Twelve strand, solid braid
This was the next rope “evolution” in the industry and continues to be a popular climbing and rigging line. This is partially due to its economical price, but also because rope choices are quite personal to tree folk, and when one is found that is to their liking they typically settle in with it.
While not commonly done, solid braid twelve strand can be spliced, though even a talented and experienced splicer will require a great deal of time to complete it, and the end result often looks like something a five-year-old did. This is due to the nature of its construction. Since it is a solid braid, each strand needs to be tuck spliced, much like the three strand; and one can imagine the effort and appearance of tucking each of twelve strands individually five times. A better option for an attachment loop or rope tool out of this construction of rope is industrial stitching, which several arborist retailers/manufacturers offer.
Sixteen-strand rope is a very common choice for climbing lines and may also be used as a rigging line, as long as climbing ropes are never used for rigging and vice versa. Most of these ropes have the vast majority of their strength in the sixteen-strand braided cover, with the materials of the core simply helping to keep the rope “round” during use. This makes any strength loss through severed or burned fibers fairly obvious to the user when they inspect their climbing line daily, but also changes the type of splice that is used to create an eye.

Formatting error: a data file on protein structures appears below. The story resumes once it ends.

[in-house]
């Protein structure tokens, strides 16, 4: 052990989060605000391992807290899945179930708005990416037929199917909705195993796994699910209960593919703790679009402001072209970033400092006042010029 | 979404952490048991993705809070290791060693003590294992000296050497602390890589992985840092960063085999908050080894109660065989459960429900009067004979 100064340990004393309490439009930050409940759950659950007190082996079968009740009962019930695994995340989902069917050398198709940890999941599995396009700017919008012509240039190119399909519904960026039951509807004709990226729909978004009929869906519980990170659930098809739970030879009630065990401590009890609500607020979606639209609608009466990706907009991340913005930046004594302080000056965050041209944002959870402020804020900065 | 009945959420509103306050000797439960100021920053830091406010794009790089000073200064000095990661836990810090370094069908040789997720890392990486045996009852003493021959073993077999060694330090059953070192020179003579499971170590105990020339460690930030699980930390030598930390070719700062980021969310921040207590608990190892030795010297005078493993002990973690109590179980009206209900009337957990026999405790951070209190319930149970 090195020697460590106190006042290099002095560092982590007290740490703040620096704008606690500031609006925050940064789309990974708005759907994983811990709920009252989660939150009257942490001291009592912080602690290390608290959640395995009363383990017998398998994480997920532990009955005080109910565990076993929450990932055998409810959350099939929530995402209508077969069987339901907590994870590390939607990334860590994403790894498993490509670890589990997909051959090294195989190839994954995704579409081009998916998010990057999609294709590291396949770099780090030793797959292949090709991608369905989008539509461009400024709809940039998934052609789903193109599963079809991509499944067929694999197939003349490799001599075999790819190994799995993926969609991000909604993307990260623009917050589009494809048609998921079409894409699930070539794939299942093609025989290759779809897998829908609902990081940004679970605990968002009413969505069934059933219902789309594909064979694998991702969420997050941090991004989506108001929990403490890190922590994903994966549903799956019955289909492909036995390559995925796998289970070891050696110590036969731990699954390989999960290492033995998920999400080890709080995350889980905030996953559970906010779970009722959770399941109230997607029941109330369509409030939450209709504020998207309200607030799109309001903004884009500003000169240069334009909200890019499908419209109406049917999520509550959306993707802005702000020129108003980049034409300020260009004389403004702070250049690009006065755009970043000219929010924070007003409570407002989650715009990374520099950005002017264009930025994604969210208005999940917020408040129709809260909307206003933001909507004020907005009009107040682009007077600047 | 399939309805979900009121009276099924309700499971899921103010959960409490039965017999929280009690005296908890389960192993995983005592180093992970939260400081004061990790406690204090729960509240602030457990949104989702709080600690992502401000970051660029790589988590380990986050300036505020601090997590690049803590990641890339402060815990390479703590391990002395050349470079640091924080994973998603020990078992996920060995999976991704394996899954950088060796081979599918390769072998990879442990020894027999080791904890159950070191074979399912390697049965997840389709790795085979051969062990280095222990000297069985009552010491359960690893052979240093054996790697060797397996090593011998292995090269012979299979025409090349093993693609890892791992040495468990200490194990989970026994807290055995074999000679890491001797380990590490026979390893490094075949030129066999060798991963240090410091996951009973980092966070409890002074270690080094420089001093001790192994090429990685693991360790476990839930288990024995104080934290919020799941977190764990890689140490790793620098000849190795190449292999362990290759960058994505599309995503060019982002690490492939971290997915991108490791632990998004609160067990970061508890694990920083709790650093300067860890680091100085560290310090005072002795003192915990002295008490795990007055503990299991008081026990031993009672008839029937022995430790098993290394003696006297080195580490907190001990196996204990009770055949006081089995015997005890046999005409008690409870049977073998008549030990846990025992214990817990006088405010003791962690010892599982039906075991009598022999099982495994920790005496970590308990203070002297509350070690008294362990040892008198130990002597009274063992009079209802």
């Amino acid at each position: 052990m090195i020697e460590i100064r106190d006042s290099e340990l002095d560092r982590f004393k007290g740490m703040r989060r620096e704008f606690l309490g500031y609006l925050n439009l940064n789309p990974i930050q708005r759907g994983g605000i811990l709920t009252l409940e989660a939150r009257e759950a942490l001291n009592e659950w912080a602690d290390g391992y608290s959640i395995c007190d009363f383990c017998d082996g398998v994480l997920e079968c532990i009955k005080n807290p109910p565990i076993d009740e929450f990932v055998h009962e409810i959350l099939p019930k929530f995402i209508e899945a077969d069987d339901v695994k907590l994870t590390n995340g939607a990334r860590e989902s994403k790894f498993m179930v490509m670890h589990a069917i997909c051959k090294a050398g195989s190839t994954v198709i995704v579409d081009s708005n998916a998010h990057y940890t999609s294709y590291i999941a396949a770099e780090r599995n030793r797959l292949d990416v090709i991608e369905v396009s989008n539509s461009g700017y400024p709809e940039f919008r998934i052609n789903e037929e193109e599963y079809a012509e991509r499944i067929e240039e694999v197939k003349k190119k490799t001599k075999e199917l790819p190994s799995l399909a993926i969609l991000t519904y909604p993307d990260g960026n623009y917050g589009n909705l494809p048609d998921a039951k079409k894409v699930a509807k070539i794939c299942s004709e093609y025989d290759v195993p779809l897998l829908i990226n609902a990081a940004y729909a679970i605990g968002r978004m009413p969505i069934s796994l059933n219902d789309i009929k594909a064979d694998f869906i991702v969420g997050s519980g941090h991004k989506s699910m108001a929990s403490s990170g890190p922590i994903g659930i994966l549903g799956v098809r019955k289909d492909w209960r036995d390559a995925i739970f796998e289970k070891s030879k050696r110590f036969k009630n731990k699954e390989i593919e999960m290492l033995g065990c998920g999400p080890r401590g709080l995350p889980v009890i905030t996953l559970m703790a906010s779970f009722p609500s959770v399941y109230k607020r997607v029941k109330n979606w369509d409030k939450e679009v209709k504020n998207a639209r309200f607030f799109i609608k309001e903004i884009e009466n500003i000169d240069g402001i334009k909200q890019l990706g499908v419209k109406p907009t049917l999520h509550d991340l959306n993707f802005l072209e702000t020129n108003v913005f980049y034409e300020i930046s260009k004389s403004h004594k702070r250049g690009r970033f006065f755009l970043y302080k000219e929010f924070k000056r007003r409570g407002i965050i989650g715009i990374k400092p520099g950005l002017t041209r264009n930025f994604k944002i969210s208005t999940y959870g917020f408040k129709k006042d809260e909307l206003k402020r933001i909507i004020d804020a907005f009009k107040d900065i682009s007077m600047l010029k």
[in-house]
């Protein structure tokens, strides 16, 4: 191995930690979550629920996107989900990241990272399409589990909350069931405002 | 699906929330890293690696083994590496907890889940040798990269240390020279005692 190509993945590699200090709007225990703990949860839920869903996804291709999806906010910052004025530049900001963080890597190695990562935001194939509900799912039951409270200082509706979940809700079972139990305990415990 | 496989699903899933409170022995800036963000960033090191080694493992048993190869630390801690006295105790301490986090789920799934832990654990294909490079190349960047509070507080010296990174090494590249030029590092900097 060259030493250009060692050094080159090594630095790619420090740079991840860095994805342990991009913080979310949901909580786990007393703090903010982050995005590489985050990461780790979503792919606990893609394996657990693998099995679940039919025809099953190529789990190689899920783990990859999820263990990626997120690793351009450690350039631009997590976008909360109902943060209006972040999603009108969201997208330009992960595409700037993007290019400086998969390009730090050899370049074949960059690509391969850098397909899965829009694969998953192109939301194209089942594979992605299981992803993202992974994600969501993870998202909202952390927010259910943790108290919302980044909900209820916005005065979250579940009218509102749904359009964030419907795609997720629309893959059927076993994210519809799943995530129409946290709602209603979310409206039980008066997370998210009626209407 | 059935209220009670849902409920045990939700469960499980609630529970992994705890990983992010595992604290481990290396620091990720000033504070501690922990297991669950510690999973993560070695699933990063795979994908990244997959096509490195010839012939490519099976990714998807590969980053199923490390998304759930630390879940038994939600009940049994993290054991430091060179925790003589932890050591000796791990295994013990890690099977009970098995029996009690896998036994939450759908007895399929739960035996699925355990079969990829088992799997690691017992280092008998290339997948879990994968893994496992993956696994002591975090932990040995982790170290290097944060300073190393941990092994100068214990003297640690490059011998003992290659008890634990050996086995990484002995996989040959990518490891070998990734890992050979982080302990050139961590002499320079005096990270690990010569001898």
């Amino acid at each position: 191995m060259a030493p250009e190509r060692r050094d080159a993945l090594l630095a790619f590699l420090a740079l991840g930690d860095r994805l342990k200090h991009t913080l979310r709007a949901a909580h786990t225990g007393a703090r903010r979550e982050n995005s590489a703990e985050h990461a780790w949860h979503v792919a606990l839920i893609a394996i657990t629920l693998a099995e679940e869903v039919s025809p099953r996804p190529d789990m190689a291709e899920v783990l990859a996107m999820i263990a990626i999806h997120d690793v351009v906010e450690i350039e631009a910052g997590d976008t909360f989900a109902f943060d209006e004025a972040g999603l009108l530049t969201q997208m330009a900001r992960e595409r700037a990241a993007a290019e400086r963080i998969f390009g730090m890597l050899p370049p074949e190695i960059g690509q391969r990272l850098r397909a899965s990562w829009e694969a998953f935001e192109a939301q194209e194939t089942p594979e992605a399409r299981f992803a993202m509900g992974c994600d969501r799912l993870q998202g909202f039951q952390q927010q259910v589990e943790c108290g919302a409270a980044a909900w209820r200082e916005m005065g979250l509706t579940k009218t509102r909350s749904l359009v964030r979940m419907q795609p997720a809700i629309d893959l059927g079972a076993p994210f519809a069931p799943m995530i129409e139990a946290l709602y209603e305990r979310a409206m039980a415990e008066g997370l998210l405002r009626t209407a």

This rope is spliced through a bury splice, and though fairly simple once understood and practiced, step-by step instructions are beyond the space and intention of this column. A description would include, once again, the importance of accurate measurements in the set up of the splice and the general manner in which the splice is done. In short, the core is pulled from almost all the section of the rope to be spliced, with the strands of the cover forming the eye and providing, due to the construction type, almost all of the strength. The cover is buried back inside itself and in the final section crosses over and lays along the core inside the rope. This last overlap between core and cover not only completes the splice, but also keeps the core from milking down the line, leaving the user with a less-than-helpful “flat” spot or section.
Double-braid ropes are literally ropes within ropes. Though the strength breakdown will vary with make and manufacturer, both core and cover, in general, bear about half the load, thus each providing to the overall strength of the line.
Previously used almost exclusively for rigging, many of the available smaller-diameter climbing lines are now of a double-braid construction. As noted in the table, double-braid lines are best suited for blocks when being used for rigging or some sort of friction management device when being used in dynamic climbing, as the inherent friction of a natural crotch can not only be hard on their cover, but also place more of the load on the cope, thus decreasing overall strength.